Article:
The latest push to expand gambling in Pennsylvania, explained
Photo by Daria Sannikova from Pexels via Creative Commons.
Republican leaders in Pennsylvania’s state Senate have spent much of the last week in Harrisburg trying to drum up support for a bill that would bring gambling video games to bars and taverns across the state.
Proponents, including Senate President Pro Tempore Joe Scarnati, R-Jefferson, and Senate Majority Leader Jake Corman, R-Centre, said the gambling expansion would add $250 million annually to the state’s general fund, which has been badly battered by COVID-related job losses and business closures.
But they’ve had a hard time winning over skeptics from both parties who are either staunchly opposed to gambling, or who say the deal is a giveaway to Republican campaign donors.
As a result, the proposal didn’t see a vote before lawmakers returned to their districts on Wednesday. With legislators set to return to Harrisburg on Monday for just two more days of lawmaking before adjourning for a two-month summer recess, the push to expand gaming terminals to bars and clubs may carry into the fall.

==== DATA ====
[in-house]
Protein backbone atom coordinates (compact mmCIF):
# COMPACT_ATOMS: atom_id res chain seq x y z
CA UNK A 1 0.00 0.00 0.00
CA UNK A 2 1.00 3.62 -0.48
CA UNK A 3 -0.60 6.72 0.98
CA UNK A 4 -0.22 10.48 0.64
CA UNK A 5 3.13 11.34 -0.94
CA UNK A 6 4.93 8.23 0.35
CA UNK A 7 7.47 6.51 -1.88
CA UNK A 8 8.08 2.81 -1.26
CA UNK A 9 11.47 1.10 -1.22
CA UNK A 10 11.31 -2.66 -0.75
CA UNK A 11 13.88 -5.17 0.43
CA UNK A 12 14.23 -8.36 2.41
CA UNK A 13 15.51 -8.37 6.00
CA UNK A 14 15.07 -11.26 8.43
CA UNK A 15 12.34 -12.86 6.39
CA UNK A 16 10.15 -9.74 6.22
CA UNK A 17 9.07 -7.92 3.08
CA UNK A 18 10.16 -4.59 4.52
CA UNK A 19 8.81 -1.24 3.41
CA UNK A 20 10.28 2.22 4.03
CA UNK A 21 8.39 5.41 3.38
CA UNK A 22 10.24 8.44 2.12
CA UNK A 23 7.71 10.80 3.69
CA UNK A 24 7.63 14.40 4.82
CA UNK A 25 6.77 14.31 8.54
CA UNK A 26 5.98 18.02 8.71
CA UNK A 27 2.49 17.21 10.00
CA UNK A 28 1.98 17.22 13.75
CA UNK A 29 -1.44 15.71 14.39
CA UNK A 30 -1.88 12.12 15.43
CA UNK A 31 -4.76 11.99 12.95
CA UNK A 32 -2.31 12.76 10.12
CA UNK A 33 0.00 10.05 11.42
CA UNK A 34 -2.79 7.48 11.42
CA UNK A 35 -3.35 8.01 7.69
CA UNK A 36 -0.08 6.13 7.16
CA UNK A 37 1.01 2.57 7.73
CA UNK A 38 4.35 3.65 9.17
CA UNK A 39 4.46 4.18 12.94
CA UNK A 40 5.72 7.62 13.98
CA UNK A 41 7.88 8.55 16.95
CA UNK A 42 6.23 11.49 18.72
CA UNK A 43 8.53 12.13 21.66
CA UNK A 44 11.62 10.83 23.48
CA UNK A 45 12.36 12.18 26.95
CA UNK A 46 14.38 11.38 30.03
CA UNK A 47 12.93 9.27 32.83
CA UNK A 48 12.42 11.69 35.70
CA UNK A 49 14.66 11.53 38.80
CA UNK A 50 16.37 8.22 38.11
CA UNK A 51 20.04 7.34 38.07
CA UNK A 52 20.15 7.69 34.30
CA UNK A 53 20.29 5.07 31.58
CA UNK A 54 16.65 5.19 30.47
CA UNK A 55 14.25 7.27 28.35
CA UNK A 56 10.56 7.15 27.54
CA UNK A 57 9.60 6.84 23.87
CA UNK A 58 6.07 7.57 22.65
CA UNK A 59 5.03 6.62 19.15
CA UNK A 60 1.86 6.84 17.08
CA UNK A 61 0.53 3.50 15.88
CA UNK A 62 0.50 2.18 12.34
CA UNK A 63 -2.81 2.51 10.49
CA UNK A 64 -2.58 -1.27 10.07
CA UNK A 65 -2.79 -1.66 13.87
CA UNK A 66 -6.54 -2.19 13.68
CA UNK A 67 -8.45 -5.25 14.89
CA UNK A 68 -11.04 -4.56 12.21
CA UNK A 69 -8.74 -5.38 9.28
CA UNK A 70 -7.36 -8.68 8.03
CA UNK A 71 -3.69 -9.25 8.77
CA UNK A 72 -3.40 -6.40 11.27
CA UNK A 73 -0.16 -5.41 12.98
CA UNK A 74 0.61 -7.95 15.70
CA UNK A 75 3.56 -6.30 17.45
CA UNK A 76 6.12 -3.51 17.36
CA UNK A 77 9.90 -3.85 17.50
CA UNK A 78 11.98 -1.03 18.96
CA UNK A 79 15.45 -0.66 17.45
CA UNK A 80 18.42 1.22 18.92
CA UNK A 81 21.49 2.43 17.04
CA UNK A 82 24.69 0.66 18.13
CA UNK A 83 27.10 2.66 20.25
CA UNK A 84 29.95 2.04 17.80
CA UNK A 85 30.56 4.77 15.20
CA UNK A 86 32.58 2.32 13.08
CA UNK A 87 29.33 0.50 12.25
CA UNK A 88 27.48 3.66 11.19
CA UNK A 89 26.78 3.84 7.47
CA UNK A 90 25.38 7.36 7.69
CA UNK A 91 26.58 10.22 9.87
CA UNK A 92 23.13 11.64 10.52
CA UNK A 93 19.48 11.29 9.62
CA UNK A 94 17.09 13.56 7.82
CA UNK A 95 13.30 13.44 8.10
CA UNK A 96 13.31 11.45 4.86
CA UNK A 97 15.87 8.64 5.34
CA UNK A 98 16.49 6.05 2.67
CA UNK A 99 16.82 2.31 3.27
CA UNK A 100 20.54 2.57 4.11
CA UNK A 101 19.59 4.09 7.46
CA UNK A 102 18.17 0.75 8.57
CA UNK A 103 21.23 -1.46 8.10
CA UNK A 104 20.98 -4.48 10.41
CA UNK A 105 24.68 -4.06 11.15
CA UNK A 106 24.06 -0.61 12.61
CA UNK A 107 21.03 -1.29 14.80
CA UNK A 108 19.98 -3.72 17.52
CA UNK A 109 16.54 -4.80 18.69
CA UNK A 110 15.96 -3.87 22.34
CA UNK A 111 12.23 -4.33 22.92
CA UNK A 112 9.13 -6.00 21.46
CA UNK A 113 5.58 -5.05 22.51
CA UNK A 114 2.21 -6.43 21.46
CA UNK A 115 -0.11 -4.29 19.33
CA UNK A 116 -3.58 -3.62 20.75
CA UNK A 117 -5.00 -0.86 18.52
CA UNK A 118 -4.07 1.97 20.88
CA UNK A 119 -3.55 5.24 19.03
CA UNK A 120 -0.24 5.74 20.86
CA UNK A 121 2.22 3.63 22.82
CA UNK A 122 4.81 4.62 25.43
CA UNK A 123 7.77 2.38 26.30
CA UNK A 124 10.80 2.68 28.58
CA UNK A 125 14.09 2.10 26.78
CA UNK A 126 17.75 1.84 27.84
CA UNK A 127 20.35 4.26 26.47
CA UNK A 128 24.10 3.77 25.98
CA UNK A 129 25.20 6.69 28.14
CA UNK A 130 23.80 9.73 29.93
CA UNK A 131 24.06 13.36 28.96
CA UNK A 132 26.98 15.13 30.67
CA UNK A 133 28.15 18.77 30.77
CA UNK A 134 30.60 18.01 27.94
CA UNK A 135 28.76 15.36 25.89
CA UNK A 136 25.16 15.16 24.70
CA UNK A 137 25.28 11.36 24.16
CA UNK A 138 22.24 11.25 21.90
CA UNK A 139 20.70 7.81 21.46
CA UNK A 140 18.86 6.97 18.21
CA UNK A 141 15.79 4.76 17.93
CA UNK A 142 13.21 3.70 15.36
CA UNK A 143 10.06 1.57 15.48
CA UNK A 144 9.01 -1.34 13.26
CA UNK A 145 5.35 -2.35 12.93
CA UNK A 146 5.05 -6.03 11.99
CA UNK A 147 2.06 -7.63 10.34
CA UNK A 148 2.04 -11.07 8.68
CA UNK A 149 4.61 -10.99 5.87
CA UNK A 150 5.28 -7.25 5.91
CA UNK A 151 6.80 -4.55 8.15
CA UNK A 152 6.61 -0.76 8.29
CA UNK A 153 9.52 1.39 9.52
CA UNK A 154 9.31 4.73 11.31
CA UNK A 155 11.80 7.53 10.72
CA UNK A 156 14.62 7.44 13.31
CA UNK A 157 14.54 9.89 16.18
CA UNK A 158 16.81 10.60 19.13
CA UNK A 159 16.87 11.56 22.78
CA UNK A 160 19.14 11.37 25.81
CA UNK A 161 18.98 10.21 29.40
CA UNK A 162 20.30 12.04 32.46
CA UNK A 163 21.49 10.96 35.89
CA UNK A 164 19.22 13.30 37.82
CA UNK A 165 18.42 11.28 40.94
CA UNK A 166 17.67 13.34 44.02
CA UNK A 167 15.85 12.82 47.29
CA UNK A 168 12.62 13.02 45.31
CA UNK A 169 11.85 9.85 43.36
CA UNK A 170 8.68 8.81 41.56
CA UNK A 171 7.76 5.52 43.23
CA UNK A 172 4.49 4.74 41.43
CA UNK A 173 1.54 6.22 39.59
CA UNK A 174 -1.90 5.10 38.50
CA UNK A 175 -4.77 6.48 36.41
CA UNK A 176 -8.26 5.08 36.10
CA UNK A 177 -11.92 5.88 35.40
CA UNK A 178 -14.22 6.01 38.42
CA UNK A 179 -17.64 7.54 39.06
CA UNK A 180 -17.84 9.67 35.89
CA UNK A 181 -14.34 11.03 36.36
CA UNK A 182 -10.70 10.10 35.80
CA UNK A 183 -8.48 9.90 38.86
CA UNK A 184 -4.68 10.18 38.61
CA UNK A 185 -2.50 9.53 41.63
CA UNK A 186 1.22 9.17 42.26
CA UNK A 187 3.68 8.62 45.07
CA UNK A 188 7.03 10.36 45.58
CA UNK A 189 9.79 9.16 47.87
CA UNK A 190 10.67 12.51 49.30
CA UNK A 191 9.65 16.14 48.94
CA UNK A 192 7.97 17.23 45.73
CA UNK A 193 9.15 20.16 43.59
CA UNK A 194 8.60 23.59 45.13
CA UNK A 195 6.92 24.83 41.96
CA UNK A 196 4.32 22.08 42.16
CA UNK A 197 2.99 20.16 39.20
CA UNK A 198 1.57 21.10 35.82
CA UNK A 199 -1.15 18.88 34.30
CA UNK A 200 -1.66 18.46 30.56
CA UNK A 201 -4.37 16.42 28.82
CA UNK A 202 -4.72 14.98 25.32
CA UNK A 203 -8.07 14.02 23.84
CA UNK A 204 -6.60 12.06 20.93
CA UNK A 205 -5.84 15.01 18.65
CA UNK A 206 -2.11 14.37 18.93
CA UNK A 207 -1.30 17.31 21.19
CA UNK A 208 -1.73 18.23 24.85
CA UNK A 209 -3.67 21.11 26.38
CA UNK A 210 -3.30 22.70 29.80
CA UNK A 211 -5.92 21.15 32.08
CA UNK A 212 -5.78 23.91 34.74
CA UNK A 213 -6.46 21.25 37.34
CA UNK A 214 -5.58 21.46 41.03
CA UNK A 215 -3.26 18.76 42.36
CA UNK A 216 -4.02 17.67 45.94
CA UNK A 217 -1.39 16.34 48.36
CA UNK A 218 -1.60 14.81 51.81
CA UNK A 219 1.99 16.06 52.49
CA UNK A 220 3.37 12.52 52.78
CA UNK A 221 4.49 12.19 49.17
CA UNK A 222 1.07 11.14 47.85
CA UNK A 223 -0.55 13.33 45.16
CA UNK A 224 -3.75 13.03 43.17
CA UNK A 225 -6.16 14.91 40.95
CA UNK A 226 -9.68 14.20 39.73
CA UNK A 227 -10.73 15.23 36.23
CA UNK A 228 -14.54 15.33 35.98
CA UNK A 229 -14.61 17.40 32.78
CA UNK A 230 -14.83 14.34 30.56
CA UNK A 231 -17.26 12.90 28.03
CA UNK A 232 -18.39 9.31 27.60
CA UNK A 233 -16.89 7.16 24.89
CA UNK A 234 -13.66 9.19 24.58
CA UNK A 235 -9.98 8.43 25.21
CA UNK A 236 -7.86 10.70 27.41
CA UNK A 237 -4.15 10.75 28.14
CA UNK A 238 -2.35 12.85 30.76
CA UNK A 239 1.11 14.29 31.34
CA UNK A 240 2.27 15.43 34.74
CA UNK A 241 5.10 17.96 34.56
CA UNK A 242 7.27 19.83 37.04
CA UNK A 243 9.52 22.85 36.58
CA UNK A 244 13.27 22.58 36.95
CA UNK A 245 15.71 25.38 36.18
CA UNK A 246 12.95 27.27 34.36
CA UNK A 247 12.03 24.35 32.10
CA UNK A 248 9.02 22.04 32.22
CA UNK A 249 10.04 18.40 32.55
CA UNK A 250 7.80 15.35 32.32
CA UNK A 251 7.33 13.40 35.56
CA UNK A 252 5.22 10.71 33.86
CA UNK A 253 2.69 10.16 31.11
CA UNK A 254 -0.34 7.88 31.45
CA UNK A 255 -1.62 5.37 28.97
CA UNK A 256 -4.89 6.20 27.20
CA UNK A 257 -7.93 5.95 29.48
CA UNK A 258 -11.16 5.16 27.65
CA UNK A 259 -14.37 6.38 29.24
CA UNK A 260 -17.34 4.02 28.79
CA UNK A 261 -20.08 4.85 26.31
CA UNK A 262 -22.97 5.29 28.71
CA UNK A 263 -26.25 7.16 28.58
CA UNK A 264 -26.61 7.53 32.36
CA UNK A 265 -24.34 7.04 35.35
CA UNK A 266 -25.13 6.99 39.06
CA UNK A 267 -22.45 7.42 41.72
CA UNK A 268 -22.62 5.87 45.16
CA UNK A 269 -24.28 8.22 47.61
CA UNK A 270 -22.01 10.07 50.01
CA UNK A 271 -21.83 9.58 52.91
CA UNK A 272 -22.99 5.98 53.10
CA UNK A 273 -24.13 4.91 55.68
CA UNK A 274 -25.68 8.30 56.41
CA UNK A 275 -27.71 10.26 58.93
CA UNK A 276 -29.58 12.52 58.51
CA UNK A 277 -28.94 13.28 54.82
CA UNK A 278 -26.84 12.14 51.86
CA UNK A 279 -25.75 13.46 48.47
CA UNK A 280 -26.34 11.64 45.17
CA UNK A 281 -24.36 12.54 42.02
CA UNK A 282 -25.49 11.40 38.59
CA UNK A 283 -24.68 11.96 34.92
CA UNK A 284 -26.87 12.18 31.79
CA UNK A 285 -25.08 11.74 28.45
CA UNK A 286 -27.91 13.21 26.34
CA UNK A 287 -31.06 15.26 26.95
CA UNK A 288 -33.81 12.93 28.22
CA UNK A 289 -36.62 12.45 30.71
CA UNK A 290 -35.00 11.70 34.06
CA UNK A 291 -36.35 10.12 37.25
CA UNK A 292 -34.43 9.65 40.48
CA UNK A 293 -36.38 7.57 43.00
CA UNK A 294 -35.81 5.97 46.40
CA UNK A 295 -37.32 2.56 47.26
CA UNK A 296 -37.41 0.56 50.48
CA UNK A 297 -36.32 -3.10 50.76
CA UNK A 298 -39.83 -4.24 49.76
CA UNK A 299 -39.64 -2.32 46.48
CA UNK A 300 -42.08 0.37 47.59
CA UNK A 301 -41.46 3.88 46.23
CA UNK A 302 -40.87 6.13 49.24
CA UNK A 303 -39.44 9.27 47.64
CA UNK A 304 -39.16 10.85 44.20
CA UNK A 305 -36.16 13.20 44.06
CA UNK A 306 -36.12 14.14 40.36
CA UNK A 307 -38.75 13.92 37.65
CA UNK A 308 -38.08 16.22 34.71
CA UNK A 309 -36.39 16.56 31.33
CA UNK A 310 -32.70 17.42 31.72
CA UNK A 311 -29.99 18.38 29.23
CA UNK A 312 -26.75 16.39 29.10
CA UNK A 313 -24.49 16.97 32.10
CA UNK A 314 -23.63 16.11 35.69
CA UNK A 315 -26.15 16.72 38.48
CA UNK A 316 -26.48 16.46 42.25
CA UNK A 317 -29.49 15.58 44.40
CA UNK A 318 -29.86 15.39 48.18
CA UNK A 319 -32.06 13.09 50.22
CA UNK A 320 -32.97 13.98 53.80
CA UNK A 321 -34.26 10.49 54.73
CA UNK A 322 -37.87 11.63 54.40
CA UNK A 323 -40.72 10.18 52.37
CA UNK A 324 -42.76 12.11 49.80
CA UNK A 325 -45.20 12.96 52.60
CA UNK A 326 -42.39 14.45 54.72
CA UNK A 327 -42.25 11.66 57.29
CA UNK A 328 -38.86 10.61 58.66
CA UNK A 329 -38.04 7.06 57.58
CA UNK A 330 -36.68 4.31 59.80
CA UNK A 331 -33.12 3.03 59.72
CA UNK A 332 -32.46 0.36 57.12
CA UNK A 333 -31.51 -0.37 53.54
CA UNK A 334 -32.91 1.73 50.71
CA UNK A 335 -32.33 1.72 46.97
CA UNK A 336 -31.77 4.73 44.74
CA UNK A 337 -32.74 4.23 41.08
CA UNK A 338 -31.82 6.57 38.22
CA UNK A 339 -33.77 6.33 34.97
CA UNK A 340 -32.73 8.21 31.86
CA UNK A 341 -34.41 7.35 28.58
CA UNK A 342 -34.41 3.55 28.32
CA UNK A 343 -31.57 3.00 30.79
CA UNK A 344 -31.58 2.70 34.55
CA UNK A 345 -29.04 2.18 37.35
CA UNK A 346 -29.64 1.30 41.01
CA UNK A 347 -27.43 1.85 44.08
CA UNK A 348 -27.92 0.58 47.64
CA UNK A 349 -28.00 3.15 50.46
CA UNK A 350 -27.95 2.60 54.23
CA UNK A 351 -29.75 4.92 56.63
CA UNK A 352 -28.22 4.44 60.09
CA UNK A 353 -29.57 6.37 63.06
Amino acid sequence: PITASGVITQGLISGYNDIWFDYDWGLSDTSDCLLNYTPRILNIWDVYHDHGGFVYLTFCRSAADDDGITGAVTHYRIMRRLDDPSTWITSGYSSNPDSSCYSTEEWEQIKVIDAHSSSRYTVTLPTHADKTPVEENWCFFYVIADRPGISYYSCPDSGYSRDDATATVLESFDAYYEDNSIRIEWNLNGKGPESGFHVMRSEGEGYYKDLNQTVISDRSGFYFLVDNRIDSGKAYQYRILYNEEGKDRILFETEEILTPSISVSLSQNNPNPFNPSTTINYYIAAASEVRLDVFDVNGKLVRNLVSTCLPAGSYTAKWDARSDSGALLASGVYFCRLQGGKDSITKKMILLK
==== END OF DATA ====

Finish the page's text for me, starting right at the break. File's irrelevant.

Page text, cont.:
Here’s what you need to know.
What’s on the table?
Draft legislation began circulating this week that allows bars, adult entertainment venues, and clubs serving clients over the age of 21 to install video gaming terminals – coin-operated gambling devices more commonly known as VGTs . The proceeds from the terminals would be subject to a state tax and also generate revenue for the businesses that install them.
Video gaming terminals have been legal in Pennsylvania’s truck stops since 2017, when lawmakers passed a gambling expansion bill that also included new licenses for casinos and legalized internet gambling.
But you may have noticed gaming terminals also popping up in convenience stores, gas stations and eateries across the state. Lawmakers say those devices — often billed as “games of skill” — are technically gambling devices that are operating illegally. Manufacturers, meanwhile, point to court decisions that have said they’re allowed to operate outside the purview of the Pennsylvania Gaming Control Board.
However, those games aren’t taxed by the state, and critics say their manufacturers don’t do enough to enforce gambling laws or calibrate their odds to avoid gouging consumers.